The Academy can save its rep by rejecting La La Land

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La La Land

Let’s get one thing out of the way immediately: La La Land is a damn fine movie.

Damien Chazelle’s whimsical yet achingly realistic story about love (as opposed to a “love story”) might have been worthy of a Best Picture Oscar in another year when the Academy of Motion Picture Arts and Sciences wanted to celebrate itself. Say, 2013 (Argo) or 2011 (The Artist). Birdman or (The Unexpected Virtue of Ignorance) won in 2015, but La La Land ain’t better than that gem.

La La Land has earned 14 Oscar nominations, tying the record set by All About Eve (1950) and Titanic (1997). If La La Land wins Best Picture, as appears to be the likely outcome, it will be the fourth time in six years the Academy has bestowed their top prize on a film featuring protagonists from the world of performing arts.

While La La Land is unexpectedly melancholic — poignant even — it’s escapist filmmaking. And as tempting as it may be, and as necessary as it may feel, in 2017 it’s important we don’t indulge in escapism to the point where we’re ignoring what’s happening around us. Misguided populism, incessant racial tension and a potential decrease in globalization is leading to more and more individual crises of identity. Our world (while still deserving of a song and dance) is a little ill, and that’s making us as people unwell.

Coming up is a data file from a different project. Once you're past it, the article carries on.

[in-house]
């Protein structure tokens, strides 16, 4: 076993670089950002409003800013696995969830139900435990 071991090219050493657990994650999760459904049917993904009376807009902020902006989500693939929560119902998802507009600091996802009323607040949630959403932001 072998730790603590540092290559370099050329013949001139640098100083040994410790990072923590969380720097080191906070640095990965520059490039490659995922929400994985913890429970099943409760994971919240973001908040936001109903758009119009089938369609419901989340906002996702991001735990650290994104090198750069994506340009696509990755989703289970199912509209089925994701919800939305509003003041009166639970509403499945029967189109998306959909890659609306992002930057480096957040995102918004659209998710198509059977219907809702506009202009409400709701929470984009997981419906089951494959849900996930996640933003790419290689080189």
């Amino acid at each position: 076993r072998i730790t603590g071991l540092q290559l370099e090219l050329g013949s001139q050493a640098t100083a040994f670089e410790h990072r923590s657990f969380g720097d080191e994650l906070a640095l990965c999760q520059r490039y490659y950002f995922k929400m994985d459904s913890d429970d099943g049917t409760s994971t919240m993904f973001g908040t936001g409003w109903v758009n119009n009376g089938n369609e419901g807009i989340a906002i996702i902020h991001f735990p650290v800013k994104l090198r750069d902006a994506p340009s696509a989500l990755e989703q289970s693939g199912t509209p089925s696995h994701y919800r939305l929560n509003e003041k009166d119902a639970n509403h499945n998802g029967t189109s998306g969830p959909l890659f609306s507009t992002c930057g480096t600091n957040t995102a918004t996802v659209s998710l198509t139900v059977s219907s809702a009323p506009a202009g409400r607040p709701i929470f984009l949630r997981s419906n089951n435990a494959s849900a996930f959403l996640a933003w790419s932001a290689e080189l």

arrival

Arrival

Instead of turning a blind eye to the current world vibe, Hollywood can admit that everything isn’t okay by crowning Arrival or Moonlight as the year’s best film. A win for either would be worthy, and hopefully a facilitator of vital conversation.

Denis Villeneuve’s Arrival demands respect. It’s sublime, pure allegorical science fiction, giving us a fantastic scenario to help understand what’s happening in our world.

The time for the correct form of communication has never been more important than now, when our channels of communication are instantaneous and infinite; when our social-media driven minds only see in our news feeds what we agree with, limiting opportunity to develop fully formed opinions over reactionary and uneducated rants. The complexity of language is at the heart of Villeneuve’s film at a time when it’s never been more important to listen to each other.

We live in a divided world today, one with many factions believing those with opposing views to be stupid, dangerous, ignorant, unworthy or a combination of all four. We’re not hearing one another, instead assuming the worst of those we don’t agree with, a practice that almost universally does more harm than good. It’s human nature to be reactionary, but the incredibly fast pace at which the world moves in 2017, together with events such as Brexit and the rise of Donald Trump, are forcing even the most rational person to forget to stop and think for a second; to correctly convey what they mean to say and to ensure that they fully understand their potential adversary.